In order to effectively mainstream ICT in the agriculture sector we need to put in place a number of things:

  • A conducive policy environment is necessary to foster the use of ICT to enhance rural livelihoods.
  • The use of standards and common or compatible systems is beneficial to make information easily accessible for end-users.
  • Awareness on the potential impact of ICT on poverty alleviation must be raised.
  • Evidence of impact and on-the-ground experiences of ICT pilot projects must be collected, documented, and shouted from the rooftops.
  • Multi- stakeholder networks to bring in experiences of ICT projects and user perspectives from the agricultural sector must be involved.

ICRISAT has been a leader in the area of knowledge management. Quite early on, it realized the importance of digital content and the requirement of an information architecture for content aggregation and management. It became a reality when ICRISAT together with IIT-Kanpur conceptualized and developed Agropedia in 2009.

Agropedia was created under the NAIP as an innovative knowledge sharing platform, expected to serve as a one-stop-shop for things related to agriculture. It has been widely acclaimed the world over. It is built on open access, has a digital library and a social networking site, besides other features. ICRISAT and IITK had a major role in the development of the Rice Knowledge Management Portal which was launched by the Prime Minister of India last year. Similarly, by using the Agropedia framework, ICRISAT and IITK are working jointly in developing KM Portals on Fisheries, Oilseeds and Horticulture.

The great vision of Agropedia is to have several ‘mini’ agropedias, one for each and every crop, animal, commodity and discipline.  We count on ICAR to step up its efforts to adopt Agropedia in a big way.  Each of its institutes has a definite mandate to cover a crop, animal or a particular discipline.  Each institute should develop a Digital Knowledge Repository related to its mandate using the agropedia framework. The vast amount of data, information and knowledge found in different places, forms and in different languages should be collated and organised in a scientific way for easy access and quick retrieval of needed information.  The participation of the academia, civil society organizations, farmers and other stakeholders in content development will make the content more refined and wholesome. The co-development will also make the content more relevant and localized.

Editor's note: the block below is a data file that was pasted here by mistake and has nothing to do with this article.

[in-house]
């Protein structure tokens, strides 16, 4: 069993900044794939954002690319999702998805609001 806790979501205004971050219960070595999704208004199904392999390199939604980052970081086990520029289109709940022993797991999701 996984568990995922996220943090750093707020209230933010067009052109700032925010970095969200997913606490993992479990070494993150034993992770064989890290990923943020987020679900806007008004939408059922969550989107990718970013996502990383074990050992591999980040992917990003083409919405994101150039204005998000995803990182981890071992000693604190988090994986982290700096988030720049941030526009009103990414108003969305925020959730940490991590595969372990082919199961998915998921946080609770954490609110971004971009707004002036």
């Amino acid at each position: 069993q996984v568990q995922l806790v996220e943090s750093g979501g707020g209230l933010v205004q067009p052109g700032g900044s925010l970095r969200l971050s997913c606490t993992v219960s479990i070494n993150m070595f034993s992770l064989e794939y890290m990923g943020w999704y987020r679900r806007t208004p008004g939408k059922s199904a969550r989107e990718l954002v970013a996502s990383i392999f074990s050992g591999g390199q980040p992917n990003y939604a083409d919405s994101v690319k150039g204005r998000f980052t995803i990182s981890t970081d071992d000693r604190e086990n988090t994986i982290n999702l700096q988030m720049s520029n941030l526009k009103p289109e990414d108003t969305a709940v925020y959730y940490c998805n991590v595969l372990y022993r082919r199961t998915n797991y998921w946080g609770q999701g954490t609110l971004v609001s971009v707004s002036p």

Although many ICT4D initiatives have been launched in the past, very few have survived beyond their project period.  The success and the sustainability of an open access public portal such as Agropedia is dependent on the commitment and participation of the user community.

What we are doing today is to raise awareness and build capacity which are critical in achieving success for ICT4D. I am happy that the KSI has organized this sensitization workshop involving the research scholars and fellows of  ICRISAT.

This activity will not only benefit you immensely, but I believe that your participation will also benefit Agropedia as well. I urge you to enrich
Agropedia with your contributions, inputs and suggestions.  

Hand in hand, let us together shatter the digital divide in agriculture and create new digital opportunities for our farmers particularly in the semi-arid tropics of Asia and Africa.


[1] Address as Chief Guest at the inaugural session of the Sensitization Seminar on Agropedia, 13December 2012, at ICRISAT, Patancheru, Andhra Pradesh

[2] Director General, ICRISAT


Article by: Dr William Dar, DG, ICRISAT


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Please note that this is the opinion of the author and is Not Certified by ICAR or any of its authorised agents.